A client of mine bravely asked a group of actors: “What is something a director / casting director / artistic director or person in a position of power said to you that was an artistic injury for you that you’ve had to heal?”
The responses were numerous and disturbing.
What the artists were describing has a name. Brené Brown calls it a "creativity scar." She has done 2 decades of research about this, and what is staggering is that about 43% of the people in her studies have experienced some version of it. She says "The shame tool used in these situations was almost always comparison."
The shame tool, friends. Take that in. Comparison is a tool for shaming.
Brené also says "Where shame exists, empathy is almost always absent."
Unfortunately, we cannot change other people. We cannot force them to change the way they speak to us. We cannot require them to take a communication class or read the latest book about how to give effective feedback. We cannot require that they learn how to be better leaders or invest in their own personal development. And although we wish we could, we cannot force others to practice empathy.
BUT we can certainly work on our own empathetic response, even toward those who shame us.
“What, Jen?! You are asking me to find my empathy for someone who told me that I will never have a chance in this business unless I lose 15 pounds? No way.”
“Are you crazy? That person told me my voice was grating and it gave them a headache. I have never forgotten it. I have no empathy for that person.”
“That teacher told me that I had a great voice but I couldn’t act my way out of a paper bag. How do you expect me to find anything but anger?!”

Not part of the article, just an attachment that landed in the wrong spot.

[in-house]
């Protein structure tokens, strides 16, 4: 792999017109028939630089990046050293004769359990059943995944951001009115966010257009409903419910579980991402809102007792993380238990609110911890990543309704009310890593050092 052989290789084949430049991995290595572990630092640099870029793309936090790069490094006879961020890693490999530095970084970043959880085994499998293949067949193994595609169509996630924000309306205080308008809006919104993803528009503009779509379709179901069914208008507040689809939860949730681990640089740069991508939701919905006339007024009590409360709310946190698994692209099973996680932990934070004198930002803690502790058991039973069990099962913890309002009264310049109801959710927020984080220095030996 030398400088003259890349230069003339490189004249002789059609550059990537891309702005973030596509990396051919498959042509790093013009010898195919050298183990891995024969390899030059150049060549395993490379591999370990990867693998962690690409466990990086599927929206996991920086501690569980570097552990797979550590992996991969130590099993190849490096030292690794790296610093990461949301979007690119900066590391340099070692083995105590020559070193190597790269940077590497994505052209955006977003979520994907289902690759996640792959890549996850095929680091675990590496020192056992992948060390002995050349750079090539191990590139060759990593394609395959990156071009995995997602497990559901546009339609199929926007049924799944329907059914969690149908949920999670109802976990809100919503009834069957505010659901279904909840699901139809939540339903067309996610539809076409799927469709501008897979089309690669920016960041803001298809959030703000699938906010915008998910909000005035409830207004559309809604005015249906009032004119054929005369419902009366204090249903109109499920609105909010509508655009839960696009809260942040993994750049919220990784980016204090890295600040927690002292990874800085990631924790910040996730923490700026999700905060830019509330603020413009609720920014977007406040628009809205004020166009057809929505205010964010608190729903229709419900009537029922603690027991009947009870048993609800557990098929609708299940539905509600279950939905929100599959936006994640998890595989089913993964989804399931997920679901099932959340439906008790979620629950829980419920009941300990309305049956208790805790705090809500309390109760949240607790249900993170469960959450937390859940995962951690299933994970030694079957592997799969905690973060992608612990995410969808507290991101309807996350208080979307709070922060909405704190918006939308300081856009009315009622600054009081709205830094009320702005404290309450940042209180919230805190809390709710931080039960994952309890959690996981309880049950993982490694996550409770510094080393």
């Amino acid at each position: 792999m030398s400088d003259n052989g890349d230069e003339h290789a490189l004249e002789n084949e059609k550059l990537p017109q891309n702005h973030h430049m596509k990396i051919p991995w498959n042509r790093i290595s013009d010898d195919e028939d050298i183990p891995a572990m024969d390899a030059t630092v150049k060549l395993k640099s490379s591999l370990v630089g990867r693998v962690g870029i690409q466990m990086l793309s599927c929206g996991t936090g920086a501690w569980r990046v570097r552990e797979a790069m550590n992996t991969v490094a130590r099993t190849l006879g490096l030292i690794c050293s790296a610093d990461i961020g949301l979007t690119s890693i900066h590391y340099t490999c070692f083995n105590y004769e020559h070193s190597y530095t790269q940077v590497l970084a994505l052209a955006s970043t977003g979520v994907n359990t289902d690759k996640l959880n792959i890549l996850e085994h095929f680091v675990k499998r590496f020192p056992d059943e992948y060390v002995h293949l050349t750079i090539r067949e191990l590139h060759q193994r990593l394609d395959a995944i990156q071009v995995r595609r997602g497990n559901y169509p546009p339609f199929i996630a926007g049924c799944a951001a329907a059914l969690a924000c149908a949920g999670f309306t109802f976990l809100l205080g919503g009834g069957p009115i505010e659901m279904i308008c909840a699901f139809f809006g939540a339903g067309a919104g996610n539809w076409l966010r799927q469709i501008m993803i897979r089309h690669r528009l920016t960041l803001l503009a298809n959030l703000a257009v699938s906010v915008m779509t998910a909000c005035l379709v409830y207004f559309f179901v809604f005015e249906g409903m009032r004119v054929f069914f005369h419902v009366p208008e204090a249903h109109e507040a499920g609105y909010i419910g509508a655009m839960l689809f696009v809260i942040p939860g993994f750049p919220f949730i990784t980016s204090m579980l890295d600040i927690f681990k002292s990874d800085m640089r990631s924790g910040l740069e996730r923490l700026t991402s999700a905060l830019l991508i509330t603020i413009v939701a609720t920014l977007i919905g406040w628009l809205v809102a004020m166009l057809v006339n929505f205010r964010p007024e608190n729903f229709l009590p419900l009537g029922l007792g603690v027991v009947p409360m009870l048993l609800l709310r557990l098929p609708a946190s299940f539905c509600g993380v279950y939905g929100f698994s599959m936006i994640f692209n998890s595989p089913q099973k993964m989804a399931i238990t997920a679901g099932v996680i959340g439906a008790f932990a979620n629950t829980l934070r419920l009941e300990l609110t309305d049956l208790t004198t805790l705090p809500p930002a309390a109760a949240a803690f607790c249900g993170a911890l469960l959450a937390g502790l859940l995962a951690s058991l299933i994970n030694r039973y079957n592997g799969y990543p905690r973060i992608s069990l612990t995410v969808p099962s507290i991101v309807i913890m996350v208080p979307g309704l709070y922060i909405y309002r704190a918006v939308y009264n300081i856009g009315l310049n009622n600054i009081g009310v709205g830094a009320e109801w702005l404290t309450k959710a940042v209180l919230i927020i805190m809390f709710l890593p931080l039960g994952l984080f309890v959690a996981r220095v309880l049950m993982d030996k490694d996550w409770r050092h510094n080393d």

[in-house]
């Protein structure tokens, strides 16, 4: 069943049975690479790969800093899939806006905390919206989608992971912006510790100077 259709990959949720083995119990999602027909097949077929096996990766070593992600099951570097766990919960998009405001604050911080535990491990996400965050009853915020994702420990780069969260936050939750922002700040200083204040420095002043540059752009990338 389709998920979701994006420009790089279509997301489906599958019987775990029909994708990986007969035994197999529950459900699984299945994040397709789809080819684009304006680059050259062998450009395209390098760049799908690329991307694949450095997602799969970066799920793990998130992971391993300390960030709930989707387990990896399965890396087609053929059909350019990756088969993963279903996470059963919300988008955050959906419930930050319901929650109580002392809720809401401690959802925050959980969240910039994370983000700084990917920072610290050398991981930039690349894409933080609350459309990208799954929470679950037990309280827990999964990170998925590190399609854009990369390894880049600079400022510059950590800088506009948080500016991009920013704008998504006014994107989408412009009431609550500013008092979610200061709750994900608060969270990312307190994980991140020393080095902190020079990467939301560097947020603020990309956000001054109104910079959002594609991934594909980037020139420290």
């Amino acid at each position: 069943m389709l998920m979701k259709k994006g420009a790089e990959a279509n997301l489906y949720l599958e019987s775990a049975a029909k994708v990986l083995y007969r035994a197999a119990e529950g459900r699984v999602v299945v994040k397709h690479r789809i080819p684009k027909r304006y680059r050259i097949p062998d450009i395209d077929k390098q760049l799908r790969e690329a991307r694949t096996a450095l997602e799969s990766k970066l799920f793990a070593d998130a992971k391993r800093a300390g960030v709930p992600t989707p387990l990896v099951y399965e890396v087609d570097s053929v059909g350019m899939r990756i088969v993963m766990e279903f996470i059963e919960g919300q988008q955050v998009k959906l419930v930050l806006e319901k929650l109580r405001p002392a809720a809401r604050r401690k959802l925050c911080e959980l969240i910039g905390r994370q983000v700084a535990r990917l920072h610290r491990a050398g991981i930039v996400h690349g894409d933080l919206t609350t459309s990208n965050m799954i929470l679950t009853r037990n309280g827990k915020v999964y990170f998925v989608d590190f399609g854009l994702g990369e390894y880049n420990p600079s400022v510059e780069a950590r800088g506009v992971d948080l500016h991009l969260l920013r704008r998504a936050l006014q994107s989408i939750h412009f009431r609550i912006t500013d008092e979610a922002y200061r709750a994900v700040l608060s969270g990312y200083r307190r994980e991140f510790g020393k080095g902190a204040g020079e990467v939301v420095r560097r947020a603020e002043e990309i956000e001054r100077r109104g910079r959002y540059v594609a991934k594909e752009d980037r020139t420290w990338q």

I hear you. I really do. And I know you have it in you to find your empathy, even for the people who have hurt you.
Maybe these Brené quotes will help you find your empathy for the person whose words have stung you.
"Based on research, there are two ways to predict when we are going to judge: We judge in areas where we're most susceptible to shame, and we judge people who are doing worse than we are in those areas. So if you find yourself feeling incredibly judgmental about appearance, and you can't figure out why, that's a clue that it's a hard issue for you."
"The judgment of others leaves us feeling shame, so we offload the hurt by judging others."
Here’s the wonderful thing: when you assume an empathetic posture, you free yourself from the need to hold on to any of the words that were said to you because you have a better sense of what made that person say them. Their own fear. Their own shame. Their own worry that they might not be enough.
It is important that we recognize the culture of shaming that is a part of our industry so that we can work to change it. And the best place to start is with ourselves and our own empathetic response.
Empathy. Pass it on.